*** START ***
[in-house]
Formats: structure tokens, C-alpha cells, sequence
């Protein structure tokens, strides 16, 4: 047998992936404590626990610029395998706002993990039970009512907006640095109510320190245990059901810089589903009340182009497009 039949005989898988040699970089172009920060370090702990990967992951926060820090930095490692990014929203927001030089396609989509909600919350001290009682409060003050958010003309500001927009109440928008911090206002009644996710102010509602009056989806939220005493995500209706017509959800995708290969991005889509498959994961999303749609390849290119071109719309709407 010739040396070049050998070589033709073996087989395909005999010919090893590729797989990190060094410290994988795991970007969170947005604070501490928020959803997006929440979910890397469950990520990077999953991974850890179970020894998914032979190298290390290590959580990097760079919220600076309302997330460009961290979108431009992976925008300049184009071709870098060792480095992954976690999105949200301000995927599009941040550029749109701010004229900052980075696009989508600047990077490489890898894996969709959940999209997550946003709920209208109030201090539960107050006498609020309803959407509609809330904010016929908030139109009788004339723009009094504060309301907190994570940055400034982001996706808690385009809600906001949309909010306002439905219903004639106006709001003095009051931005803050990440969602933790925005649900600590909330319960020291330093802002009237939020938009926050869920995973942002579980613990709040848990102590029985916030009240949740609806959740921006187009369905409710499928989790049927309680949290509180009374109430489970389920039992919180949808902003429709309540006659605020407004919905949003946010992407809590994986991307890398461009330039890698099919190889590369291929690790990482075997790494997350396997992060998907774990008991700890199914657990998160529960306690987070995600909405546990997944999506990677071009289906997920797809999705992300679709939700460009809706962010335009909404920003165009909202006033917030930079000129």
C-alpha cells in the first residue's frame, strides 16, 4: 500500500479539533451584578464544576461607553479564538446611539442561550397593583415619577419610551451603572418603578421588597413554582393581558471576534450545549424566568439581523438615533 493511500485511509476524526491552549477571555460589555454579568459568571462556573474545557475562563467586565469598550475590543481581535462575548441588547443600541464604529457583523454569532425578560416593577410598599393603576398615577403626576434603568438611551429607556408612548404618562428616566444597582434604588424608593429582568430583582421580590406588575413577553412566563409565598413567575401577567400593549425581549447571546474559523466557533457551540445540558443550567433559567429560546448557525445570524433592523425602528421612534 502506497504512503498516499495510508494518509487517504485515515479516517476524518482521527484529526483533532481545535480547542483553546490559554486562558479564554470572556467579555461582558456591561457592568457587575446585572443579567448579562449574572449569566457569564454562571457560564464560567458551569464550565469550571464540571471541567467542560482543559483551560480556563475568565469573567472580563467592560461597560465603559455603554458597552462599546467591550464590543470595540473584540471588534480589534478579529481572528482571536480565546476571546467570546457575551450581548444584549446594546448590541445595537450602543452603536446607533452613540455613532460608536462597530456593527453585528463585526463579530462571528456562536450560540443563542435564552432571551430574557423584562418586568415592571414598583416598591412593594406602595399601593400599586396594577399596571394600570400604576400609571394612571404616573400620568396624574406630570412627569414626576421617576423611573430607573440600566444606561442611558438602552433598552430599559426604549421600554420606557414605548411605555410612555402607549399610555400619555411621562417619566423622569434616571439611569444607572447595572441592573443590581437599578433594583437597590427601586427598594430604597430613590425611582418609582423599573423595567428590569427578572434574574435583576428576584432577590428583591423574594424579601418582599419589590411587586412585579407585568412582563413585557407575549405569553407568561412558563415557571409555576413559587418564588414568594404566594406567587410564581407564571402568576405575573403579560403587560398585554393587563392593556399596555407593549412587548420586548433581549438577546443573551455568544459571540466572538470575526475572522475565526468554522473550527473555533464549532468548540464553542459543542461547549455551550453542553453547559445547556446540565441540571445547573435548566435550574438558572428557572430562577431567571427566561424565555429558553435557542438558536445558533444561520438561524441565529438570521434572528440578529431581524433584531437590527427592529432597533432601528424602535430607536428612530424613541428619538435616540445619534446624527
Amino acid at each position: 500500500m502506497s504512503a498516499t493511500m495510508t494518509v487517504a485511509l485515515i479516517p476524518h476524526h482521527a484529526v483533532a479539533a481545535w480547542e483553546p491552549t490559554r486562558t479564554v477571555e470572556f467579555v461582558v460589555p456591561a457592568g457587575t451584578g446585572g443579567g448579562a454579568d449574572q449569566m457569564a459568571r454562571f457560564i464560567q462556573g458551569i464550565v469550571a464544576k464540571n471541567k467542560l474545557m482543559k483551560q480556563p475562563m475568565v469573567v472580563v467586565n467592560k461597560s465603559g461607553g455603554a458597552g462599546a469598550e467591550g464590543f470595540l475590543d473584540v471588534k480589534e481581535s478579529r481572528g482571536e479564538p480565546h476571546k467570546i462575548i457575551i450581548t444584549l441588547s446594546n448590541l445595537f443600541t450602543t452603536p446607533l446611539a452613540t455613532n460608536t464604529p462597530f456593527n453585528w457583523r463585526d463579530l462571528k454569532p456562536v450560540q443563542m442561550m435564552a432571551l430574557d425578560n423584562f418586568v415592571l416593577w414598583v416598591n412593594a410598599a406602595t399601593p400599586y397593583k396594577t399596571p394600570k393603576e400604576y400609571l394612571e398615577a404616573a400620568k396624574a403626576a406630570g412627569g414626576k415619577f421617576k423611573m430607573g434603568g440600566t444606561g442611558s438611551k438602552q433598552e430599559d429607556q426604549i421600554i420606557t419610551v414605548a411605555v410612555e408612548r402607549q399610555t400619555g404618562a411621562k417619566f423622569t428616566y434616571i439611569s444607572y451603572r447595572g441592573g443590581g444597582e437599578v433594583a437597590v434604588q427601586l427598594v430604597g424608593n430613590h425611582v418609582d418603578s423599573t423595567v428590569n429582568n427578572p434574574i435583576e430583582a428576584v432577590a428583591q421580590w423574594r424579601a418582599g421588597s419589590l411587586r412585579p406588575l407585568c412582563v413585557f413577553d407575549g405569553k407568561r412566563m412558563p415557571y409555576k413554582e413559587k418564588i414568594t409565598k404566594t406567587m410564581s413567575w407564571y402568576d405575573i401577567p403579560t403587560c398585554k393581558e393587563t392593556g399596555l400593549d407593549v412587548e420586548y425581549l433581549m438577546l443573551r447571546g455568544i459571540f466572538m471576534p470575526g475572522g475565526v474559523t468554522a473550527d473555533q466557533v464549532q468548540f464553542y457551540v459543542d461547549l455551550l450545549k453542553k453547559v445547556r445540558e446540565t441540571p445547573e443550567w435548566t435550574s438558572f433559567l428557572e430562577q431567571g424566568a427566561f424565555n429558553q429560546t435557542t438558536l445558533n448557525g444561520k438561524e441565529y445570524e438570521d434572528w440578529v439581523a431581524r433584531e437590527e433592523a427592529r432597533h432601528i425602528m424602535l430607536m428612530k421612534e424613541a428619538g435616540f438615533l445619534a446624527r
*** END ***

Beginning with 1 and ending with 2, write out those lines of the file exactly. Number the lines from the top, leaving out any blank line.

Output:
[in-house]
Formats: structure tokens, C-alpha cells, sequence